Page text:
“Hang on. What else can you do?” Daniel asked.
“What do you mean?”
“Can you fix wooden stairs with dry rot? Patch a leaky roof? Put up dry wall?”
Joey scoffed. “My grandfather taught me to build cabinets out of hardwood with mitered joints. We installed hundreds of feet of crown molding when we renovated their apartment.”
“Jesus f-ing Christ,” Marjorie said.
“I’ve put in a hot water heater and a new boiler and… ”
“You’re hired,” Daniel said.
“As what?”
“Look around,” he said. “We’re in shambles. You’re our new handyperson.”
“Thank God,” Marjorie said, pulling out her phone to cancel the plumber.
“But I’m not a licensed professional. I’m just an amateur fix-it person.”
“I can help,” Daniel said. “We'll work together.” Joey felt a flutter in her stomach at the thought. “When can you start?”
“What’s the salary?” Joey asked.
Daniel quoted a figure as they walked out of the cottage. “I know it’s not a lot but I’m hoping it will be more soon. We’re making a lot of changes,” he said, pointing to Hummingbird Cottage.
“Like the experimental program that starts there tomorrow night. But the porch steps are rotten and I haven’t had a chance to fix them. Will you take the job? Can you start now?”
Joey thought for a moment. “Yes. And no. I’ll take it. But I can’t start now.” She pointed to her suitcase next to Berta, who was still painting at her easel. “I just got off a plane from New York. I’ve got to get to my friend’s place and settle in. Can I start tomorrow?”
“If we’re still standing,” Daniel said with frustration. "Where does your friend live?" he asked as they walked towards her suitcase.
“She’s the manager at Ferndale Apartments.”
“That’s not far,” Daniel said. “Need a ride?”
They were at Berta’s easel. Joey looked from Daniel to his motorcycle to her giant suitcase. “Um. How will you…?”
“Yes, Daniel, she needs a ride,” Berta said. “And while Daniel figures out how to transport your ‘life’ let me show you where I teach.” She squinted at them. “You two get into a water fight?”
Joey followed Berta to a small cottage. Berta’s Bungalow read the sign above a painted mural of Berta at an easel. She opened the door and they walked inside.
Paint-splattered tables and easels were scattered throughout the room; painted and unpainted canvases, large and small, leaned against the walls; metal shelves held jars and coffee cans filled with brushes, palette knives, and Chinese bamboo ink pens; large brown ice cream containers contained rolls of drawing paper; tubes of oil paints and watercolors, pastels and palettes were in aluminum pie-plates and shoeboxes; ceramic pitchers and Japanese clothes for still lifes lay on a table alongside an old mandolin and a three-foot ceramic spotted leopard.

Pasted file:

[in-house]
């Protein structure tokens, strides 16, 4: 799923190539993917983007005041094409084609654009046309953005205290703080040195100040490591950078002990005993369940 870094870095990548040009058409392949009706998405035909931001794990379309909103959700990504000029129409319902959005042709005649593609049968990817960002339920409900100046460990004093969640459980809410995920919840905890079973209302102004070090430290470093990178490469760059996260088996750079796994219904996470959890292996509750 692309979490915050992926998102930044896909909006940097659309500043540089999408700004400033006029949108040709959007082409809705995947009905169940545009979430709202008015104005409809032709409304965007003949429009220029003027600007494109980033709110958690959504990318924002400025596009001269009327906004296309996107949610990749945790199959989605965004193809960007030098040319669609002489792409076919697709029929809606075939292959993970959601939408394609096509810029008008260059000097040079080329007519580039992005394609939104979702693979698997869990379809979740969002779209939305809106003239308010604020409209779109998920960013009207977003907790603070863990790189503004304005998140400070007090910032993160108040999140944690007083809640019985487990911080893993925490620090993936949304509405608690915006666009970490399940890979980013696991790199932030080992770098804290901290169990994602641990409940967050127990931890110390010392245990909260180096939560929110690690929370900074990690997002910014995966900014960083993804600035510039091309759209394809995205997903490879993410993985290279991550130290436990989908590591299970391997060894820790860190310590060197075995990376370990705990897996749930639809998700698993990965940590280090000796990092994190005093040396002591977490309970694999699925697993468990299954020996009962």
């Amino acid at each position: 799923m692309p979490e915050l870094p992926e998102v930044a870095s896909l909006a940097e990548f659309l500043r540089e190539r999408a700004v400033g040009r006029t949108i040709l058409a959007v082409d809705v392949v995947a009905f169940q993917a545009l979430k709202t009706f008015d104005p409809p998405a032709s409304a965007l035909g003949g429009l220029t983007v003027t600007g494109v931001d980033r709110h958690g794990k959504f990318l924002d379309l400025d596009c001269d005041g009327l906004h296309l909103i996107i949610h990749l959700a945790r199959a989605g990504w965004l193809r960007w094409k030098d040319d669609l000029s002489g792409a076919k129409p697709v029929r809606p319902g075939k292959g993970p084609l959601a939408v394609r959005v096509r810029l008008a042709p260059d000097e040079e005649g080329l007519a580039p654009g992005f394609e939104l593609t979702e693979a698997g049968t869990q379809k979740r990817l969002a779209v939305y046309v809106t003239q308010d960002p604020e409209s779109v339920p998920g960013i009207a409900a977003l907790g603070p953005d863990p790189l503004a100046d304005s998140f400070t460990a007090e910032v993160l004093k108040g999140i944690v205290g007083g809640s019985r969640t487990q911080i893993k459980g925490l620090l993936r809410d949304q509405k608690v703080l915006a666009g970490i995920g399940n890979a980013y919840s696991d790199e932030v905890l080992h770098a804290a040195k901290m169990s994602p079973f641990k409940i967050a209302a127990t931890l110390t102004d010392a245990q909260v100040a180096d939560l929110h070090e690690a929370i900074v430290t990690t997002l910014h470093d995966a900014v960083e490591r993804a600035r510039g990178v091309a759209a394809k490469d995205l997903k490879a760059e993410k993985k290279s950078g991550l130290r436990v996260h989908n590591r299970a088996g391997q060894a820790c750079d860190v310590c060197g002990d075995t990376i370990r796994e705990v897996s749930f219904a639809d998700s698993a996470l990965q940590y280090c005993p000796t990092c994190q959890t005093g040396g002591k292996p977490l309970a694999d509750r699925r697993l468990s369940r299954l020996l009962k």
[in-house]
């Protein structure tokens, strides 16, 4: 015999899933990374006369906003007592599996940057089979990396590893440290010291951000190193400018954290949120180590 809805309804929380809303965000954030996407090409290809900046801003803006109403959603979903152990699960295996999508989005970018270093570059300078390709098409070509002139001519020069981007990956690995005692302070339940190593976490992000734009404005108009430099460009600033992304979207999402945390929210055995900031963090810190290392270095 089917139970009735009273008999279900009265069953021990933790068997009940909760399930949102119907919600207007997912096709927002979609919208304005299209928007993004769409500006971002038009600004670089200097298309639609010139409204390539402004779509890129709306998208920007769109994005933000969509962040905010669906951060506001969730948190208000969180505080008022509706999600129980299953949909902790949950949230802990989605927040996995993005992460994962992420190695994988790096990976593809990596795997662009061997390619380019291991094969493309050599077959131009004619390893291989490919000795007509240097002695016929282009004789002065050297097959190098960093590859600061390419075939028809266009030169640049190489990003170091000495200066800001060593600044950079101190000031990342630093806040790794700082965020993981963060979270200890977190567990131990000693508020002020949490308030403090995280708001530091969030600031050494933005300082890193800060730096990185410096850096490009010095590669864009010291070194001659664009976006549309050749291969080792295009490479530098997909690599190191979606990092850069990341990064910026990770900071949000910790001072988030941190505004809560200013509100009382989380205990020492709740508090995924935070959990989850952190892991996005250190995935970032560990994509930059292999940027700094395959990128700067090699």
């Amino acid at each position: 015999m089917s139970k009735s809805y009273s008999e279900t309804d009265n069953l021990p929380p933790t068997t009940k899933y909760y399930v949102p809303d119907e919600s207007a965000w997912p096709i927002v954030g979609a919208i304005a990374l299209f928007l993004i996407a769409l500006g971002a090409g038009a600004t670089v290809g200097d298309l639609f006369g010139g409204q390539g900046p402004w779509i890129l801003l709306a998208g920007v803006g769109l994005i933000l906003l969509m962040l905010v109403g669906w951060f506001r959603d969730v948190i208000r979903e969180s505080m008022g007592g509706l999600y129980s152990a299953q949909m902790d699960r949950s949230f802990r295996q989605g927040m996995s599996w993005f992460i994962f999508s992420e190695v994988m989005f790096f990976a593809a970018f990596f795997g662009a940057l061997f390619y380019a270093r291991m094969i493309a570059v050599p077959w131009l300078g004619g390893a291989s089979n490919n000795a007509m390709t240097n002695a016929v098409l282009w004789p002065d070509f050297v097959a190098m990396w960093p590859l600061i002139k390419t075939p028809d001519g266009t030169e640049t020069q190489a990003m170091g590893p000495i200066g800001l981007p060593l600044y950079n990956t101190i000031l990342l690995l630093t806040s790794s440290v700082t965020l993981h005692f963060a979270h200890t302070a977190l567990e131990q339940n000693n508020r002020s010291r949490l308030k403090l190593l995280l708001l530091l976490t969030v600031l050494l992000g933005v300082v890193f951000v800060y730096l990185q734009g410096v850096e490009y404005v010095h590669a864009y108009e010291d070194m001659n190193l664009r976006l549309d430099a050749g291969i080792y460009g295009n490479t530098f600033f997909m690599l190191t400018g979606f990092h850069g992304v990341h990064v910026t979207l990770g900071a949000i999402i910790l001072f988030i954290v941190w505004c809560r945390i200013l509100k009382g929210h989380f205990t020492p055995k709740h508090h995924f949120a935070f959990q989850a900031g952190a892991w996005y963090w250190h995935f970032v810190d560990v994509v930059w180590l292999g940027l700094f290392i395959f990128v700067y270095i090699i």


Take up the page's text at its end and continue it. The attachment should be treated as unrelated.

“Wow,” Joey said.
“Isn’t it a sweet mess?” Berta said proudly.
Joey noticed that one window was covered with film. “To bring out the play of light and shadow,” Berta said, following her eyes, “depending on where you stand.” A tall, slender woman in purple jeans poured different-colored paints onto a wet canvas from small plastic cups. The colors ran together, creating intriguing designs.
“Nice, Judy,” Berta said.
In the center of the room three women were making charcoal drawings of each other, a vase of sunflowers in the middle of their small circle. Joey recognized “Bohemian Rhapsody” coming from an iPod.
“Queen?” she asked, surprised.
“Oh yes. I loved Freddy Mercury,” Berta said. “Yet another fine artist lost to AIDS. Thank God that’s behind us. At least, I hope it is. So, how do you like my home away from home?”
“Smashing,” Joey said.
“Indeed,” Berta agreed, her eyes sparkling. “You’ll have to try painting sometime.

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Tears and Tequila: A Novel 5 out of 5 based on 0 ratings. 2 reviews.
Anonymous More than 1 year ago
TEARS AND TEQUILA is an uplifting and thoroughly entertaining book about loss. If that sounds like an oxymoron, so be it. Everybody dies. Everybody has lost someone. Death cannot be a stranger to any human being. Protagonist Joey finds herself leading a grief group at a somewhat bohemian community center, She herself is grieving for lost family, lost loves but as she guides the varied and colorful members of her group towards healing, she comes to heal herself. TEARS AND TEQUILA is chock full of emotion, with plenty of tears and plenty of tequila. Highly recommended.
Darlene54 More than 1 year ago
Tears and Tequila is beautifully written. As a psychotherapist who deals with grief, I'm happy to refer clients to a compelling story, full of wisdom that is embedded in a light, entertaining novel. the colorful characters reflect a variety of responses to loss. This book also addresses the process of self-discovery of someone who helps others. I highly recommend it to anyone looking for a meaningful and fun read.